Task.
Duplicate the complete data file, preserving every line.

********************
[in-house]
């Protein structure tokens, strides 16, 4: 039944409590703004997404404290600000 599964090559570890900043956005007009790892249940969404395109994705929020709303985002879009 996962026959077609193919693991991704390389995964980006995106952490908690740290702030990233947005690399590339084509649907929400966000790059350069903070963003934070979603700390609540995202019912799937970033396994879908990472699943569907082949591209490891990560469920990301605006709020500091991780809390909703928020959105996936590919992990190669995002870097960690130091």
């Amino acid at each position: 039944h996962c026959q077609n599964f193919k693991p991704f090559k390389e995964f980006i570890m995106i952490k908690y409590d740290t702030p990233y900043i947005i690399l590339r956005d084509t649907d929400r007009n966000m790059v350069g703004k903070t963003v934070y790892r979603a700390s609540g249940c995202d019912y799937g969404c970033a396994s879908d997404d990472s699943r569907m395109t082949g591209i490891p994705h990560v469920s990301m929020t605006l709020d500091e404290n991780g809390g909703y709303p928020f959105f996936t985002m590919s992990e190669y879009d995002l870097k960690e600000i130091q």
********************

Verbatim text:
[in-house]
């Protein structure tokens, strides 16, 4: 039944409590703004997404404290600000 599964090559570890900043956005007009790892249940969404395109994705929020709303985002879009 996962026959077609193919693991991704390389995964980006995106952490908690740290702030990233947005690399590339084509649907929400966000790059350069903070963003934070979603700390609540995202019912799937970033396994879908990472699943569907082949591209490891990560469920990301605006709020500091991780809390909703928020959105996936590919992990190669995002870097960690130091």
């Amino acid at each position: 039944h996962c026959q077609n599964f193919k693991p991704f090559k390389e995964f980006i570890m995106i952490k908690y409590d740290t702030p990233y900043i947005i690399l590339r956005d084509t649907d929400r007009n966000m790059v350069g703004k903070t963003v934070y790892r979603a700390s609540g249940c995202d019912y799937g969404c970033a396994s879908d997404d990472s699943r569907m395109t082949g591209i490891p994705h990560v469920s990301m929020t605006l709020d500091e404290n991780g809390g909703y709303p928020f959105f996936t985002m590919s992990e190669y879009d995002l870097k960690e600000i130091q």